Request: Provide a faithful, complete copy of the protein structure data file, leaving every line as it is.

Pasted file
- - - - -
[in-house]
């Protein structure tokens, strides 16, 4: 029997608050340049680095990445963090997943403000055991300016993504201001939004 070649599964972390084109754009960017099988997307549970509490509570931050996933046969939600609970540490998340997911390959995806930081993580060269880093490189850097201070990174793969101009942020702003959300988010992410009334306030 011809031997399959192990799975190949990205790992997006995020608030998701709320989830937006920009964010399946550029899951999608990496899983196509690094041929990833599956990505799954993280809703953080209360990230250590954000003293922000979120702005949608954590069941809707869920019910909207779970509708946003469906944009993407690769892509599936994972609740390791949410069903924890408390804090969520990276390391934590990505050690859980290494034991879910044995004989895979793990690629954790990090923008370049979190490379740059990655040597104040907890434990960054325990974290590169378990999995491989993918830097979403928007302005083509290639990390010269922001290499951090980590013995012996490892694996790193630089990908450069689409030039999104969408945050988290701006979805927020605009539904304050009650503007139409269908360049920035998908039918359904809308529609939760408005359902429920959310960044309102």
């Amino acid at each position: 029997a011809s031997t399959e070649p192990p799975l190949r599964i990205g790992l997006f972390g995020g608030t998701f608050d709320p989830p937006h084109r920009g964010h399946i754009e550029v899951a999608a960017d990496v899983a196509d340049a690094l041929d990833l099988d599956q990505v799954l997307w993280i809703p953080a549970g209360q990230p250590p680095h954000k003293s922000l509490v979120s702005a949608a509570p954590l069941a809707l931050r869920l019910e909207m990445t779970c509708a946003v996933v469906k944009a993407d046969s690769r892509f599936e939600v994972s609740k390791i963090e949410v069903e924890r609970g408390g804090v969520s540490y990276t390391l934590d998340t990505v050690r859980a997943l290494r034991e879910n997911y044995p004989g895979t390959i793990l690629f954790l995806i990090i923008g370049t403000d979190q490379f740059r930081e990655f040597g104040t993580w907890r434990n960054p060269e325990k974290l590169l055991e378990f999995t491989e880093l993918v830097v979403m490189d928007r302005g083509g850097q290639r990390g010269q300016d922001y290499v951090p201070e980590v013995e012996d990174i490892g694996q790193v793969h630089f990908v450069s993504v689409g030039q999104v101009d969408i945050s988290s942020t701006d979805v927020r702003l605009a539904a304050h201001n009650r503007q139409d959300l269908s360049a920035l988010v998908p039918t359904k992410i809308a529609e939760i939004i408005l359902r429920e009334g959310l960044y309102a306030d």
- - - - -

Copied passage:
[in-house]
């Protein structure tokens, strides 16, 4: 029997608050340049680095990445963090997943403000055991300016993504201001939004 070649599964972390084109754009960017099988997307549970509490509570931050996933046969939600609970540490998340997911390959995806930081993580060269880093490189850097201070990174793969101009942020702003959300988010992410009334306030 011809031997399959192990799975190949990205790992997006995020608030998701709320989830937006920009964010399946550029899951999608990496899983196509690094041929990833599956990505799954993280809703953080209360990230250590954000003293922000979120702005949608954590069941809707869920019910909207779970509708946003469906944009993407690769892509599936994972609740390791949410069903924890408390804090969520990276390391934590990505050690859980290494034991879910044995004989895979793990690629954790990090923008370049979190490379740059990655040597104040907890434990960054325990974290590169378990999995491989993918830097979403928007302005083509290639990390010269922001290499951090980590013995012996490892694996790193630089990908450069689409030039999104969408945050988290701006979805927020605009539904304050009650503007139409269908360049920035998908039918359904809308529609939760408005359902429920959310960044309102």
């Amino acid at each position: 029997a011809s031997t399959e070649p192990p799975l190949r599964i990205g790992l997006f972390g995020g608030t998701f608050d709320p989830p937006h084109r920009g964010h399946i754009e550029v899951a999608a960017d990496v899983a196509d340049a690094l041929d990833l099988d599956q990505v799954l997307w993280i809703p953080a549970g209360q990230p250590p680095h954000k003293s922000l509490v979120s702005a949608a509570p954590l069941a809707l931050r869920l019910e909207m990445t779970c509708a946003v996933v469906k944009a993407d046969s690769r892509f599936e939600v994972s609740k390791i963090e949410v069903e924890r609970g408390g804090v969520s540490y990276t390391l934590d998340t990505v050690r859980a997943l290494r034991e879910n997911y044995p004989g895979t390959i793990l690629f954790l995806i990090i923008g370049t403000d979190q490379f740059r930081e990655f040597g104040t993580w907890r434990n960054p060269e325990k974290l590169l055991e378990f999995t491989e880093l993918v830097v979403m490189d928007r302005g083509g850097q290639r990390g010269q300016d922001y290499v951090p201070e980590v013995e012996d990174i490892g694996q790193v793969h630089f990908v450069s993504v689409g030039q999104v101009d969408i945050s988290s942020t701006d979805v927020r702003l605009a539904a304050h201001n009650r503007q139409d959300l269908s360049a920035l988010v998908p039918t359904k992410i809308a529609e939760i939004i408005l359902r429920e009334g959310l960044y309102a306030d």